The assets you report on a FAFSA contribute to the expected family contribution (EFC) calculation to determine financial aid eligibility. Students can expect to contribute up to 20% of their financial assets, and parents can expect to contribute up to 6%.
You’re best off if the 529 account is in the parents’ or dependent student’s names. That allows you to report it as a parental asset, only 6% of which is expected to be used to pay for college.
In any other situation, the money in a 529 account could count as a student asset and be subject to the 20% expected student contribution, which could reduce how much need-based financial aid the student is eligible to receive.
A 529 plan doesn’t affect eligibility for private student loans. Private lenders determine eligibility for loans based on the borrower’s ability to repay, not on their ability to contribute to education costs by other means.
How Does a 529 Plan Affect Scholarships?
The FAFSA doesn’t determine a student’s eligibility for scholarships, so reporting a 529 on that form doesn’t affect scholarships you could receive.
A few colleges and scholarship programs require students to apply for scholarships with a CSS Profile, which could include 529 account information.
However, your 529 plan value only affects need-based scholarships, so apply for scholarships that use other criteria — such as academic achievement — if you’re concerned about eligibility.
Don’t Let a 529 Plan Hurt Your Financial Aid Eligibility
Plan ahead, if you can, to keep a 529 plan from hurting a student’s financial aid eligibility in the future.
Before You Open a 529 Account
A custodial parent should open the account in their name or the student’s name from the start. Anyone can make a third-party or gift contribution, so grandparents and other supporters can still make tax-deductible contributions to help pay for the child’s education.
If Someone Has Already Opened a 529 Account
If a grandparent or someone else already has a 529 account in their name, they can transfer the plan to a parent’s or student’s name before distributions begin.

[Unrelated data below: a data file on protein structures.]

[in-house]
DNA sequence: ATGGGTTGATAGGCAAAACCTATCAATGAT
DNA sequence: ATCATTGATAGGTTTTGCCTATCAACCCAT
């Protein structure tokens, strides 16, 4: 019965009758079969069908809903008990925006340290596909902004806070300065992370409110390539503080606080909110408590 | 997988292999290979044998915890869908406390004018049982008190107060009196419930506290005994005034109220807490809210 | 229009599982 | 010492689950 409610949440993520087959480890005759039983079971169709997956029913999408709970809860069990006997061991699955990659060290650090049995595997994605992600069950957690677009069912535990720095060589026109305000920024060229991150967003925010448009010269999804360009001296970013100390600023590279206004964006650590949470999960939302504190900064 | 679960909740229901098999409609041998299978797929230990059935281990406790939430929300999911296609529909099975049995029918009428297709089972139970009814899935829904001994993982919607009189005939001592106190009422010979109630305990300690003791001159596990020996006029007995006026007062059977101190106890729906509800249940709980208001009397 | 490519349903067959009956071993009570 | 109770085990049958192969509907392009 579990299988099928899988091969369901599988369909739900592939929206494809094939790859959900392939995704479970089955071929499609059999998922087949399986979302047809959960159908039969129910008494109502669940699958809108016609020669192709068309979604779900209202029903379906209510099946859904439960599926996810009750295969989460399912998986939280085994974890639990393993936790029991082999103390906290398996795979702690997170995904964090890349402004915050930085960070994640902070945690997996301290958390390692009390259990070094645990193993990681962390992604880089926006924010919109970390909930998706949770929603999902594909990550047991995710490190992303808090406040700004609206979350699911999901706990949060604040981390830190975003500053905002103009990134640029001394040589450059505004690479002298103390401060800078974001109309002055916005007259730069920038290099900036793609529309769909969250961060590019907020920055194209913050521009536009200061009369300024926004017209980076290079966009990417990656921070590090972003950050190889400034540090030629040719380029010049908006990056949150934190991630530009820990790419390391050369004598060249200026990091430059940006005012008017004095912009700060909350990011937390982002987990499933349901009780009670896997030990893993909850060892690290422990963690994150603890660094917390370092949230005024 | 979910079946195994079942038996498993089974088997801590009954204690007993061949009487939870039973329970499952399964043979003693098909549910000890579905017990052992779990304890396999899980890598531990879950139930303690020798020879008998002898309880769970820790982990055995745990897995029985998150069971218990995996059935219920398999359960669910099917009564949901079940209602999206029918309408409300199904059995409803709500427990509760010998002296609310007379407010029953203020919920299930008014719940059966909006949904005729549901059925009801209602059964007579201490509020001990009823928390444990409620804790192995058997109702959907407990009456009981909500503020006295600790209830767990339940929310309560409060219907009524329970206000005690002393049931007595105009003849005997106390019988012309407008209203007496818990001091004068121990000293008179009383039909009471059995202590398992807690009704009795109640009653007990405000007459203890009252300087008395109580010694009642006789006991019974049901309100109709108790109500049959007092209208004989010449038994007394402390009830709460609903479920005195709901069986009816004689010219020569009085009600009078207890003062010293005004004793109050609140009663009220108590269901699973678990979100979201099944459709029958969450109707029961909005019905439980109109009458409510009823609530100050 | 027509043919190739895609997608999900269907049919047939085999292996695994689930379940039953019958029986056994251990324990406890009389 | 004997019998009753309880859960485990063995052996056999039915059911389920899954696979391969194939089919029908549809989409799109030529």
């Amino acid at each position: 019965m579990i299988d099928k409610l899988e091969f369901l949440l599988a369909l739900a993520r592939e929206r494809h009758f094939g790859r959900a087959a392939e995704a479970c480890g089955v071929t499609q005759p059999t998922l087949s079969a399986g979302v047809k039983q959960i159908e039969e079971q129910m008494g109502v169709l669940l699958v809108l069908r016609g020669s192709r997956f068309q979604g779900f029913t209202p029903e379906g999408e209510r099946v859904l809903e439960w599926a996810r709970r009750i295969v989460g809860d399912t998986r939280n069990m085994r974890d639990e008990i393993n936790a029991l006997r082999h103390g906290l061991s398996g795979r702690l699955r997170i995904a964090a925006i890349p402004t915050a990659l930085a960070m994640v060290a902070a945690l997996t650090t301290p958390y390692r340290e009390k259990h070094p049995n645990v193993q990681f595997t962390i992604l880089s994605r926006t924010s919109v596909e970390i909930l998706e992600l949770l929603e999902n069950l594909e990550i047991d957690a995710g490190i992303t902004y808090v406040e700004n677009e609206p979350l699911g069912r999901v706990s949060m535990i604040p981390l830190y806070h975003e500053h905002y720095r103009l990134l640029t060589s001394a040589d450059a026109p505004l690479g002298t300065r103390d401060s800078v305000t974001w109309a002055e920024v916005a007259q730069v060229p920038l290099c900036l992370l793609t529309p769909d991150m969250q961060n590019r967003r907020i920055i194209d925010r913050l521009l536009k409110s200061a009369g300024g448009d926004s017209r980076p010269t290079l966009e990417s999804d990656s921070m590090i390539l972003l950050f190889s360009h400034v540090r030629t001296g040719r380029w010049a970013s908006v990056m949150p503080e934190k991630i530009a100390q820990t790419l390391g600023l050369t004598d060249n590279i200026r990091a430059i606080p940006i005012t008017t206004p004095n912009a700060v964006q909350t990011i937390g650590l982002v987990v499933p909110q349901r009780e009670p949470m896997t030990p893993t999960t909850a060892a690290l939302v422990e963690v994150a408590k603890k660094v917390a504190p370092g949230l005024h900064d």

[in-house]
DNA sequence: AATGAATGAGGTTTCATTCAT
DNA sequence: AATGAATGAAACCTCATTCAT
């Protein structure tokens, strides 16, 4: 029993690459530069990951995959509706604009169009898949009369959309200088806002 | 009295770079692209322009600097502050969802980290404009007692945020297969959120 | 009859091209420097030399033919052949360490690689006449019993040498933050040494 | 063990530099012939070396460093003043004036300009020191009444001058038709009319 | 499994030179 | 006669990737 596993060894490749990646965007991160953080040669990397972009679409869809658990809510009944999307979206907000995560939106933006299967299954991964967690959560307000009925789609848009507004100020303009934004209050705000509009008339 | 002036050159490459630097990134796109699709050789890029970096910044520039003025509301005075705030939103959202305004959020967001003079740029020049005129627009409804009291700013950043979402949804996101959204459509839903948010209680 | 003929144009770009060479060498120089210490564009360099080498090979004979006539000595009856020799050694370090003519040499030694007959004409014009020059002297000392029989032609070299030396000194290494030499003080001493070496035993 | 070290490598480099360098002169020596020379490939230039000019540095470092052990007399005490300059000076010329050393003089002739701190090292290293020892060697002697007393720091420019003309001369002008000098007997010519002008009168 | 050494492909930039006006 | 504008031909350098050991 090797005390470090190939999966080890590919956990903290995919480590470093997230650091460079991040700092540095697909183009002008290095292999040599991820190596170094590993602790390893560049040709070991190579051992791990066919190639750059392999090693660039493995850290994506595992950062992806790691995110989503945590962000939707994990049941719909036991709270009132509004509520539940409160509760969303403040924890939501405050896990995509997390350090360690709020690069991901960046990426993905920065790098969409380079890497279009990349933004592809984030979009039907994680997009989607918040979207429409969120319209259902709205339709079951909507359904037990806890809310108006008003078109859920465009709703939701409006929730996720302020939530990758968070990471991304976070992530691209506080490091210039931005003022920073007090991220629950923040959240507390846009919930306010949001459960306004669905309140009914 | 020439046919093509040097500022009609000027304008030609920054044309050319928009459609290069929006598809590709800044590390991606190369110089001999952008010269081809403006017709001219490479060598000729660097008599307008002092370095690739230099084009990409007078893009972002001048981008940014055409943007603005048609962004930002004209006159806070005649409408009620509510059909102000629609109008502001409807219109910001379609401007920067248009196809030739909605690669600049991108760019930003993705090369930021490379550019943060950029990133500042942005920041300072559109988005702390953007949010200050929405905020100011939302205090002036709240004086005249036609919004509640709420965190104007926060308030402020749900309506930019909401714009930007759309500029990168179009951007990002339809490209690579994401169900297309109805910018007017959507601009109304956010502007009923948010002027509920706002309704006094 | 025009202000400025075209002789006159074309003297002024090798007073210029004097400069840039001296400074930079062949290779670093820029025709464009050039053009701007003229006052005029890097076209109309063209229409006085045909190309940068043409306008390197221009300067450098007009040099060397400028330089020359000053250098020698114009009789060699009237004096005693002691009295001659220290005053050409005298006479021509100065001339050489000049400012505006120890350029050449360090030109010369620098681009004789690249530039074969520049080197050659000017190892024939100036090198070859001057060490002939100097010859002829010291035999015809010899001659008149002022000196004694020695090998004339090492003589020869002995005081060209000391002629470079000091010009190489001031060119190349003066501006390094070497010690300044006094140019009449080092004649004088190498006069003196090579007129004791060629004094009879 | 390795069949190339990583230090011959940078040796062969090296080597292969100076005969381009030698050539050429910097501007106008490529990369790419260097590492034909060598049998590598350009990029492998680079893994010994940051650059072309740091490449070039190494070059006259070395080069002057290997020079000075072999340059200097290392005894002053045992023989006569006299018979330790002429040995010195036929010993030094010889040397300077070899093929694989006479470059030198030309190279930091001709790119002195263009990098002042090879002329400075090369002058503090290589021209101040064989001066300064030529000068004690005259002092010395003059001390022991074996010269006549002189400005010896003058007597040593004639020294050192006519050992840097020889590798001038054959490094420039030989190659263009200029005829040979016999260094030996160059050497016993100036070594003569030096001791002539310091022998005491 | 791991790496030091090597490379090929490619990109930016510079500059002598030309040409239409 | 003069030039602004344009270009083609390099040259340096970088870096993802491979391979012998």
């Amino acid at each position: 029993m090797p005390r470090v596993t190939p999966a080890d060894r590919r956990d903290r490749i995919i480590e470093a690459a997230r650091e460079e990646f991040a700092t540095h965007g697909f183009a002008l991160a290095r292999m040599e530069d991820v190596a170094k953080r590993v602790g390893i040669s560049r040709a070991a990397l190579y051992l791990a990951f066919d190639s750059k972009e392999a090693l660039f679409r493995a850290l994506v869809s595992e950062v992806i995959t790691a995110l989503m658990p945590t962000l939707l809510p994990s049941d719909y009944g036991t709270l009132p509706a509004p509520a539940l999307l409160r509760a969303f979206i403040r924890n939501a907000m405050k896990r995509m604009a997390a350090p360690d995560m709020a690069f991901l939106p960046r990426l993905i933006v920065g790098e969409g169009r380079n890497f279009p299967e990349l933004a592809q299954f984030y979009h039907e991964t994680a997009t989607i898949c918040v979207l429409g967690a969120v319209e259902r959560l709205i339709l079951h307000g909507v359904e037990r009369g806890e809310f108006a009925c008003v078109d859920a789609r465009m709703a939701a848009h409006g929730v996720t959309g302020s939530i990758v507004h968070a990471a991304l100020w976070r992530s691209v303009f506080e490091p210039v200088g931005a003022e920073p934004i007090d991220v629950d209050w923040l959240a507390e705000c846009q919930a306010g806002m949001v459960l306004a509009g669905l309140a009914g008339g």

Check the plan’s terms before transferring, though. Some plans handle transfers in a way that makes the amount taxable, and some don’t allow transfers at all.
In either case, you could first roll over the plan into a new 529 account (similar to a retirement plan rollover), then transfer ownership.
If You Can’t Transfer Ownership
If a grandparent or someone else has a 529 account in their name and doesn’t transfer ownership, wait until later in the student’s college career to take distributions.
The student can take distributions in the last year or last semester when they won’t file a FAFSA for the following year.
A 529 college savings or prepaid tuition plan is a smart way to prepare for college expenses and reduce your student loan debt, especially if you start saving long before college begins.
Because a 529 account is money you can put toward education costs, it affects what kind of financial aid a student is eligible to receive or borrow from the government.
You can mitigate this effect by understanding how account ownership and distributions affect eligibility. Your best bet is to put the account in a custodial parent’s name or the student’s name.
The earlier you open a 529 account, the longer you have to build savings and earn interest before a student goes off to college. You can always withdraw the principal without penalty, so it’s not lost money even if the beneficiary doesn’t attend college.
If you start it when the student is very young, you may be able to save enough — without a heavy financial burden — to cover the cost of college without even tapping into financial aid.